There are numerous environmental concerns with the production and use of shale oil. Virtually every step of the process of production of energy from oil shale is fraught with hazards.
From the very beginning of the oil shale process, the effort of getting it out of the ground, environmental issues arise. Oil shale is commonly mined through surface mining techniques.
Removal of the overburden to begin the mining process can disrupt delicate ecosystems. All plant life in the vicinity of the mine is virtually eradicated. Digging and crushing create dust and noise. Exposure of buried rocks allows oxidation processes to take place which results in acidic runoff.
Surface mines are commonly reclaimed and left in a situation that is little different from the original. However, once the rock is disturbed the volume is increased and cannot be completely disposed in the original mine.
Mining also disturbs the groundwater patterns in the area. Water tables may be lowered and runoff is redirected. This can have an impact on the ecosystems in the area. As many oil shale deposits are in desert areas, such as the Western US and Israel's Negev desert, water disturbances are of particular concern.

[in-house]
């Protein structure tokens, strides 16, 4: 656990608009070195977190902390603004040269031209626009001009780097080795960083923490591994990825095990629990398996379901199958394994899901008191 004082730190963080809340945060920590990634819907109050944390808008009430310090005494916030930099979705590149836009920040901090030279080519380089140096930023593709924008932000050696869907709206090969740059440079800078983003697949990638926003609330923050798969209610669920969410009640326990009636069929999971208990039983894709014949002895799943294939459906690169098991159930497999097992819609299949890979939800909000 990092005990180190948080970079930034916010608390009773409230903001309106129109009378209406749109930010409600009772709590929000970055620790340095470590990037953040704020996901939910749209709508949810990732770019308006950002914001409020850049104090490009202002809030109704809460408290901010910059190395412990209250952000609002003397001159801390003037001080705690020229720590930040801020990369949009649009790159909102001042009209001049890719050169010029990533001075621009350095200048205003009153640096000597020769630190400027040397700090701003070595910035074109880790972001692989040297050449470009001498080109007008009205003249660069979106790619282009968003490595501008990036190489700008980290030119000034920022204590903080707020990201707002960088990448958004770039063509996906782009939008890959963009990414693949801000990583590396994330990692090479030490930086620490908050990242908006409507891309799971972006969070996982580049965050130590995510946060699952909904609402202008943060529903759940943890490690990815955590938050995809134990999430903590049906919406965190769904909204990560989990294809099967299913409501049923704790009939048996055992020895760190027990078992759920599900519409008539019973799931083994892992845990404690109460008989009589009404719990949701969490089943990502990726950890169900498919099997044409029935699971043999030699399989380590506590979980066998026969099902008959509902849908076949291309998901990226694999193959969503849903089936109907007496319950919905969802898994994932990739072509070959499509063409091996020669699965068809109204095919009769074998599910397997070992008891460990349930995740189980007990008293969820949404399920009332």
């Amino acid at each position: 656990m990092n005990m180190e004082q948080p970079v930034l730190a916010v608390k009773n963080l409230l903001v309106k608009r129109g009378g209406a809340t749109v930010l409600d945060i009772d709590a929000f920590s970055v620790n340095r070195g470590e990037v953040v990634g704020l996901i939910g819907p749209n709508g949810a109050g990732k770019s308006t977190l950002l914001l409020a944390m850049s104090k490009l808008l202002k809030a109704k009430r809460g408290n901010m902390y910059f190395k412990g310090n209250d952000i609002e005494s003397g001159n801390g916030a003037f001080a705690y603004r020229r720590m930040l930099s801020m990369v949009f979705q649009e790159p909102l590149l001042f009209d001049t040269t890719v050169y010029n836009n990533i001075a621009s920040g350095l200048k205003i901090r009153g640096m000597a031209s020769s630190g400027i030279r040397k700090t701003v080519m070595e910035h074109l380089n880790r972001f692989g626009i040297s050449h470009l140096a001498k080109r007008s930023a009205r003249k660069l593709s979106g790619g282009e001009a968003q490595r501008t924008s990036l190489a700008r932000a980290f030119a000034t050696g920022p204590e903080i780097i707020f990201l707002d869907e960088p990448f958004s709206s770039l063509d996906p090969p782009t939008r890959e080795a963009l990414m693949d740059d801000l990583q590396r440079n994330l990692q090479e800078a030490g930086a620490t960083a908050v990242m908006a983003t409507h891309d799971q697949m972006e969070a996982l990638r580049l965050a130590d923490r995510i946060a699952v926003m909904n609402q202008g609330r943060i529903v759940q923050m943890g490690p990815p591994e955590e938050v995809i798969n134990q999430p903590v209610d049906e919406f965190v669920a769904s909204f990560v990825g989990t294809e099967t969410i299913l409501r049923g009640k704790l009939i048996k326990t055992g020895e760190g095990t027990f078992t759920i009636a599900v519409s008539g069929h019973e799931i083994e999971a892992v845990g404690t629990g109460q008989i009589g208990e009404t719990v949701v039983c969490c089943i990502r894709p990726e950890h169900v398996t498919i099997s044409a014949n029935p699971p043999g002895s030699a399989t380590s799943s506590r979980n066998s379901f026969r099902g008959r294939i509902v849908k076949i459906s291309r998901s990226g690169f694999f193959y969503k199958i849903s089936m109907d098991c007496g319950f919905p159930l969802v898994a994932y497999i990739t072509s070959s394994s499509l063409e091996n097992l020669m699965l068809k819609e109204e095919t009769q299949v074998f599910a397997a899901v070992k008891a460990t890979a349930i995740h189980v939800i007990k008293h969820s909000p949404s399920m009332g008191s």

Extraction of fluids from oil shale has many environmental impacts. Extraction uses large amounts of water, from one to five times as much water as fluid produced. This water can be highly contaminated with organic and inorganic compounds and provides a serious ecological hazard.
Along with the dust from mining and crushing, burning of oil shale produces a wide variety of air pollutants. Similar to those produced by burning coal, these effects can be ameliorated through careful handling of flue gasses but must be taken into consideration. Fly ash, nitrogen oxides, sulfur oxides and hydrochloric acid are of particular concern.
Like all fossil fuels, the emission of greenhouse gasses is of concern in the use of shale oil. Since energy is required to extract usable oils from the rock, greenhouse gas production can be many times that from conventional fossil fuels such as natural gas, crude oil and coal.
Extracting usable liquids and gasses from the oil shale while in the ground, or in situ processing can reduce all of these concerns. Mining issues are almost completely eliminated using such methods while other environmental concerns are reduced by as much as 90%. However, there is still a concern with damage to aquifers as the resulting rock following such processing is more porous and can leach pollutants into groundwater.